UCF Temple Football

Central Florida head coach Scott Frost talks to his players during last week's game against Temple.

THE ASSOCIATED PRESS

It’s no big secret that Central Florida and Nebraska have some distinct differences as programs.

Not only are the Knights ranked No. 14 — far too low, if you ask them — in the latest College Football Playoff Poll and still unbeaten this season, but the roster construction, salary levels and styles of play are also on essentially different planets than the currently coachless, shelved-for-the-winter Huskers.

It’s also no big secret that NU is, barring a dramatic shift in course, waiting on UCF’s American Athletic Conference title game to conclude before making it official that Knights coach Scott Frost will take over here.

Frost is obviously familiar with Nebraska — he played here, if you didn’t know — but building an operation will be different in most aspects than it was when he arrived in Orlando in December 2015.

Start with the staff. If Frost brings the whole crew or the vast majority — and indications are that he will — it will be because he has connections with most that go much deeper than just two seasons at UCF.

Seven of his nine assistants started in Orlando with Frost when he was hired. The only holdovers from George O'Leary's tenure are UCF graduates Sean Beckton — the recruiting coordinator who transitioned from coaching wide receivers to tight ends — and defensive backs coach Travis Fisher, an eight-year NFL veteran on his second stint at his alma mater.

Two more are Nebraska graduates in offensive line coach Greg Austin (2006) and Ryan Held (1998).

Austin, defensive coordinator Eric Chinander and defensive line coach Mike Dawson each have years of experience working with now-UCLA head coach Chip Kelly, who tutored Frost at Oregon and is one of the 42-year-old’s biggest football influences. Dawson and Frost, though, never worked together until arriving at UCF.

Still more are tied to Frost from his time at Northern Iowa. Chinander was there for five years. Jovan Dewitt, who coaches the Knights’ linebackers, coordinates their special teams and serves as associate head coach, succeeded Frost as defensive coordinator in Cedar Falls in 2009 when Frost became Kelly’s wide receivers coach at Oregon.

Quarterbacks coach Mario Verduzco was at UNI from 2001-14.

Offensive coordinator and receivers coach Troy Walters has looser ties, spending 2013-15 as the wide receivers coach and recruiting coordinator at Colorado while Frost was at Oregon.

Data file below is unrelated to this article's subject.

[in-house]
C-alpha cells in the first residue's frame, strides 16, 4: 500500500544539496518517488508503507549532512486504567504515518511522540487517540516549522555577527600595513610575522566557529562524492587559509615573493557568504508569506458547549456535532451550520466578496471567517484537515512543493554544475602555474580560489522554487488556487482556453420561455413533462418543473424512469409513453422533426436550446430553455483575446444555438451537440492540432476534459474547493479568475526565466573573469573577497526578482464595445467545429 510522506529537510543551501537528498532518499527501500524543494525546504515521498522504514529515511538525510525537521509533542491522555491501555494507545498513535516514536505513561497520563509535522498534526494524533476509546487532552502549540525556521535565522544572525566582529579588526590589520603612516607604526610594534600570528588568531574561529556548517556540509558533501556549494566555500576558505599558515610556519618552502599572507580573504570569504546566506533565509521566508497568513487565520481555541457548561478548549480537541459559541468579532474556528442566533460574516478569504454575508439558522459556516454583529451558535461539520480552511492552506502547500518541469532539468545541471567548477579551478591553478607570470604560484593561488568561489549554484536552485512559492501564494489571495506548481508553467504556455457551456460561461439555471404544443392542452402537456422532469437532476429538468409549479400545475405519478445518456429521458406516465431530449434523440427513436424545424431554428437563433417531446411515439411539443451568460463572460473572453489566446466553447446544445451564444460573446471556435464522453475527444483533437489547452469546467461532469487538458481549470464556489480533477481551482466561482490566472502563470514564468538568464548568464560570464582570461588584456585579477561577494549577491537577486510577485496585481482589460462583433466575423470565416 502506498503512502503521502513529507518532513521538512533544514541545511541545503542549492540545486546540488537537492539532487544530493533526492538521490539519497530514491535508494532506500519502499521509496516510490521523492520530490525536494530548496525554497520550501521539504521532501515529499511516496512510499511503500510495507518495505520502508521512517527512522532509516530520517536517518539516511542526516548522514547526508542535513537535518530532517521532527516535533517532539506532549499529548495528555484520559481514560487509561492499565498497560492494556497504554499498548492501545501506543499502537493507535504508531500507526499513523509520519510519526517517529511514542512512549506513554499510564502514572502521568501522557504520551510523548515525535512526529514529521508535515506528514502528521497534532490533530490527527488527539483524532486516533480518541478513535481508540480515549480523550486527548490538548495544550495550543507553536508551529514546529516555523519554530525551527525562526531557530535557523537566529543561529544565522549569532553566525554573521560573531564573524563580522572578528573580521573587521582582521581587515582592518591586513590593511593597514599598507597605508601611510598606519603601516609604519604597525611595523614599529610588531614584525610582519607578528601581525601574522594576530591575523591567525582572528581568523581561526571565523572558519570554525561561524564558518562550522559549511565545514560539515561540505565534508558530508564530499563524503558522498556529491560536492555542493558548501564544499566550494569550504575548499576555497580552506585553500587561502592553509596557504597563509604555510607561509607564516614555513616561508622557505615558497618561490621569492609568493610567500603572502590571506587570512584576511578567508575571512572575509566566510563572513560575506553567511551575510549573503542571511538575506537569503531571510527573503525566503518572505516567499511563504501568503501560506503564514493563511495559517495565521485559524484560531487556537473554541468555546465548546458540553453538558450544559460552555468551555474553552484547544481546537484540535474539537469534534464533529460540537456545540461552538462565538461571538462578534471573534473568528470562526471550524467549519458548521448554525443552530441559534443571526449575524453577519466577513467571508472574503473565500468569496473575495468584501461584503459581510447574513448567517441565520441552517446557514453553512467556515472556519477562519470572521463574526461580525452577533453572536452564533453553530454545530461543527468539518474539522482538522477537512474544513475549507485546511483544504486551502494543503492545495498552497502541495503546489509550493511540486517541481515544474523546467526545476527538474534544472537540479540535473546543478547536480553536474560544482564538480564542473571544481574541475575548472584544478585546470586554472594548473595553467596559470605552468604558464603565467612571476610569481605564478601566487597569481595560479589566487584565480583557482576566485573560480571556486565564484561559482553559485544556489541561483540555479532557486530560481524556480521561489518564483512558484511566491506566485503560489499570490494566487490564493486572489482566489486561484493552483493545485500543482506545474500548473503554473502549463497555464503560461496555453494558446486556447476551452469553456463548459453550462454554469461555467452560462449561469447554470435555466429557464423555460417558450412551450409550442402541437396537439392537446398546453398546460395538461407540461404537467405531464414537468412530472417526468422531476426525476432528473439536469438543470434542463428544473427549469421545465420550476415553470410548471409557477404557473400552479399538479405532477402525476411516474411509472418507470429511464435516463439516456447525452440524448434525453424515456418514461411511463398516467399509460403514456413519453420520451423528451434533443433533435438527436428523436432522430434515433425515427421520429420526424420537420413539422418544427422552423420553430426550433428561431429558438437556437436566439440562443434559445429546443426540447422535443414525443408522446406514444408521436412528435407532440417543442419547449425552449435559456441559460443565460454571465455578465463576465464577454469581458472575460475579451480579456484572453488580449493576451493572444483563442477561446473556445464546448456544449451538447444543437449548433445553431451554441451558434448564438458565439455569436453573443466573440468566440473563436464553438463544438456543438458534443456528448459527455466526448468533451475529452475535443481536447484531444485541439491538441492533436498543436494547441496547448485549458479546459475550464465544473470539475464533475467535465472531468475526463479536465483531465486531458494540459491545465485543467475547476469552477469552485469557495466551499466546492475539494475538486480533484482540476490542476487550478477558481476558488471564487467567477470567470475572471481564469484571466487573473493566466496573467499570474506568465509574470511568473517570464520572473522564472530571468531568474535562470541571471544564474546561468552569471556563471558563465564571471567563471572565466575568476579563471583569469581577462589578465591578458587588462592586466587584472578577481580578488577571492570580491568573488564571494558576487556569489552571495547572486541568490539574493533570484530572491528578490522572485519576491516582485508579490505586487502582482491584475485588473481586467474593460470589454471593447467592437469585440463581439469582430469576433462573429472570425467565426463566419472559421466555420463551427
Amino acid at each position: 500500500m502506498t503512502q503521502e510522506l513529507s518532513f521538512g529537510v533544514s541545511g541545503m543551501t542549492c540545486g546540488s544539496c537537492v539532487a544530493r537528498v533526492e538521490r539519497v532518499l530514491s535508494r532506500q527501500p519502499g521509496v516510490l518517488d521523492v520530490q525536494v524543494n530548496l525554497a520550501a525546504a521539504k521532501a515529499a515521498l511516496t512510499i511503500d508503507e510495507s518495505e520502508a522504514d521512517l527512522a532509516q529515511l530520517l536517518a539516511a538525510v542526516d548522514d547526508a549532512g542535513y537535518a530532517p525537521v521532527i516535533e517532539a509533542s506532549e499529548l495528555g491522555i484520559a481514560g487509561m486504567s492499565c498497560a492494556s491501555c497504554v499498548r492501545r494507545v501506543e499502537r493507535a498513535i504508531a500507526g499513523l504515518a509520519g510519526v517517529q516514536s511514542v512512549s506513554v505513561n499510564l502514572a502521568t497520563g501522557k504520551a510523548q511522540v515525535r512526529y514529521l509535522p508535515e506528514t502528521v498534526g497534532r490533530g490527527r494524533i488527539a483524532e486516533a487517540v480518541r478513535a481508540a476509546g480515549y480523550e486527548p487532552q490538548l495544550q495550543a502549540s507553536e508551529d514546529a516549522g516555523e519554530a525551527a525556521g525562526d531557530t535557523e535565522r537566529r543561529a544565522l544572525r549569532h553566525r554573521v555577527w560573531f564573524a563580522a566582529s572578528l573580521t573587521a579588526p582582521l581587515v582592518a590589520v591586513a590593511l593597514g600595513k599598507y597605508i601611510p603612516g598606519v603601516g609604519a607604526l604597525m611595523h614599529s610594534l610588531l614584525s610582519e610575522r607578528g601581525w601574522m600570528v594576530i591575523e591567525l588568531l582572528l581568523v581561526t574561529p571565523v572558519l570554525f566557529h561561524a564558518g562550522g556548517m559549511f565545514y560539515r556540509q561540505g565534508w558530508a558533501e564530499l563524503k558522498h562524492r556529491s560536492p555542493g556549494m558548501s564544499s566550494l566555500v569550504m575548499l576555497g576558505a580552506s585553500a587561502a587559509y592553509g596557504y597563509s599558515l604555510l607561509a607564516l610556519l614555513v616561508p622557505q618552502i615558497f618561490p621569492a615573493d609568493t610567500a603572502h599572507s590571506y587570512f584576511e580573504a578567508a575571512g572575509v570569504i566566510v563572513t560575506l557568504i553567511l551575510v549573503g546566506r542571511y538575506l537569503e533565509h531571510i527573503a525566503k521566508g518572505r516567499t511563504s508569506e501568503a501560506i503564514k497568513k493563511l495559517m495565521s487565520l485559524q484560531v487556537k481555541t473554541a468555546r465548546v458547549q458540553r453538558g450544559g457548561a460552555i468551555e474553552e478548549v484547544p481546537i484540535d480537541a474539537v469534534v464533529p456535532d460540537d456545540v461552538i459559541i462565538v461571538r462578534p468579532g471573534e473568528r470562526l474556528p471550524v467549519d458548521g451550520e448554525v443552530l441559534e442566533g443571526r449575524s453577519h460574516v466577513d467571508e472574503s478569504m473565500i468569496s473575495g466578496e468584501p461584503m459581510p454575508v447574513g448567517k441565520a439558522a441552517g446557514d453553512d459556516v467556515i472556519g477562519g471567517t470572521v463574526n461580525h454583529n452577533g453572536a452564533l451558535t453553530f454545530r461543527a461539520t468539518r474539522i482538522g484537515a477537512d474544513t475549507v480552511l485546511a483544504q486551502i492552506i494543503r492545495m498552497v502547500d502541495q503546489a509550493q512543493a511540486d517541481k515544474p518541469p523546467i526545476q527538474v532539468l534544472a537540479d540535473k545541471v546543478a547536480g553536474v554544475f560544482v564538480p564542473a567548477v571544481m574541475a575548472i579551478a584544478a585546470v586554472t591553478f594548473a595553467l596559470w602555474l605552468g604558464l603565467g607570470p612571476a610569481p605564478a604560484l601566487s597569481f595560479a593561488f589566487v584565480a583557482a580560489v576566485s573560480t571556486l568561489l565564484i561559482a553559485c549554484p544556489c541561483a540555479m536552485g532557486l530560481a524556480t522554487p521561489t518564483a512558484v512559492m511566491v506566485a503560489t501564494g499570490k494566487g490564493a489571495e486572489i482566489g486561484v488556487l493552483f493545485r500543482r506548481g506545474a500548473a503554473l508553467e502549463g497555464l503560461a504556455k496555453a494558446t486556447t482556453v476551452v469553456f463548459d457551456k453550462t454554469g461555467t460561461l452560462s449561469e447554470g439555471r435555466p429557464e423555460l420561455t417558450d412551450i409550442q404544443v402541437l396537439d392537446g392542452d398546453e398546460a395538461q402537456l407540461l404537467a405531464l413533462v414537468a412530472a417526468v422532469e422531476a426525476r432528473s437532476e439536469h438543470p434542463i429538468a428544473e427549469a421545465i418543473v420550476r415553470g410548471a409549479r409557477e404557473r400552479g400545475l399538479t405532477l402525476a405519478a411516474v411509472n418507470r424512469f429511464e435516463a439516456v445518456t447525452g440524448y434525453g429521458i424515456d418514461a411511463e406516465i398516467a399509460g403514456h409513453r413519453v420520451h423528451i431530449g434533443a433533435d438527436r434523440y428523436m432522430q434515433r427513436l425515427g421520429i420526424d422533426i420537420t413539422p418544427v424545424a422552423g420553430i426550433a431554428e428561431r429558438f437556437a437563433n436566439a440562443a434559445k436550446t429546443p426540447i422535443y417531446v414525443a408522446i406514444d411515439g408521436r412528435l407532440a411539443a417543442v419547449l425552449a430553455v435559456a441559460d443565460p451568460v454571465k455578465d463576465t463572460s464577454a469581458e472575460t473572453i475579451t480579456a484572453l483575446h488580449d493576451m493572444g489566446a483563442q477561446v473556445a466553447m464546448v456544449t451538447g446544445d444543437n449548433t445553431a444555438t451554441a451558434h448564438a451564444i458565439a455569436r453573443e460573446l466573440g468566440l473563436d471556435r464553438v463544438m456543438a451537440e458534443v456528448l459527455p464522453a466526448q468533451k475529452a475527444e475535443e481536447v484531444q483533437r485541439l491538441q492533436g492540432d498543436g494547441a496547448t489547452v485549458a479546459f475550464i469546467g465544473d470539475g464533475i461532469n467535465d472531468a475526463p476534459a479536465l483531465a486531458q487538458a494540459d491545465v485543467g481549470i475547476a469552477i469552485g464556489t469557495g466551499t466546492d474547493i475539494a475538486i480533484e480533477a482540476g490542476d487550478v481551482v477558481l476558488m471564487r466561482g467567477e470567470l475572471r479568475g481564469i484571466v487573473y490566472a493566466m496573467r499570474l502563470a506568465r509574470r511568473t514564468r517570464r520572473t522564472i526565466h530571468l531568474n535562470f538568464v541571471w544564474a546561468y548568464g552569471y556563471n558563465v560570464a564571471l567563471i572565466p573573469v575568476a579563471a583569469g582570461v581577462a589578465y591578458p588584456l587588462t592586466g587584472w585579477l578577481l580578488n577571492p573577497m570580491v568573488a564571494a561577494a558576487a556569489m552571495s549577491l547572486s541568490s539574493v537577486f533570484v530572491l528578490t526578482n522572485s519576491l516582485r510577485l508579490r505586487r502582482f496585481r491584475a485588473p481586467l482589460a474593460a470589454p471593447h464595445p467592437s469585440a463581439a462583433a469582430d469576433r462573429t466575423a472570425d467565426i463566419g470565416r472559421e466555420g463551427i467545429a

The coordinators, Walters and Chinander, are both highly thought-of in the industry and, save perhaps a head coaching opportunity elsewhere, Frost is almost sure to bring both to Lincoln.

The UCF assistants in 2016 made a total of about $2.13 million — Chinander was the highest paid at $425,000 — according to USA Today’s most recent database, and about $50,000 was added to the pool in May. Nebraska’s assistants made about $3.7 million in 2017 and were slated to make $3.8 million in 2018 before a potential raise or replacement for first-year safeties coach Scott Booker.

Simply put: Assistants making the move are in for raises. 

Then there is the Knights’ roster, which has 92 Florida natives (73.6 percent). Among 69 freshmen, redshirt freshmen and sophomores, that percentage is even higher (82.6).

“They’ve gotten really good at finding guys that, for whatever reason, have everything you want in a top-level recruit except for one deficiency,” said Rob Cassidy, a Florida-based recruiting analyst for Rivals. “Like a short guy who otherwise makes plays, is fast, has everything you want but is, say, 3 inches shorter than the guys Florida State or Miami want. They’re doing that and doing it very, very well.”

Take, for instance, sophomore running back Adrian Killins. He was one of the first recruits of the Frost era and is listed at 5-foot-8 and 158 pounds, but was a high school track standout. He’s got a team-best 99 carries for 711 yards and 10 total touchdowns this season.

“They’re competing with Syracuse, Indiana, Power Fives that like to spot-recruit Florida," Cassidy said. "Some of those players that would have left the state and gone to those programs are now going to UCF.

“Scott’s done such a good job of changing the reputation of the program from fall-back small school to a real player.”

Cassidy thinks that success can carry over to a Lincoln-based operation, but doesn’t think the Huskers will be able to lean too heavily on the state.

“At Nebraska, you always have to be in Texas. You just have to be,” he said. “You can spot-recruit Florida and get a couple of four-stars out of Florida, but I just think you’re going to waste your time if you try to recruit the top five guys in the state. They’re going to go to Alabama or FSU or Miami now or with Dan Mullen at Florida now, maybe there.”

The spread-out, uptempo system? That’s not going to change. UCF is leading the nation in scoring (48.3) and is third in yards per play (7.44) while running the ball 55 percent of the time.

“Are they going to get (a bunch of Florida guys) Year 1? Probably not,” Cassidy said. “But if Frost gets in there, puts in the offense and that offense works like it’s worked everywhere else and they start rolling, then the momentum carries himself because he does have a name down here. If you have the name and you have the momentum on the field, kids want to go there.

“It’s not a very complicated formula.”

Contact the writer at pgabriel@journalstar.com or 402-473-7439. On Twitter @HuskerExtraPG.

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Sports writer

Parker joined the Journal Star as the University of Nebraska football beat writer in August 2017. He previously covered Montana State athletics for the Bozeman Daily Chronicle and graduated from the University of Wisconsin in 2012.

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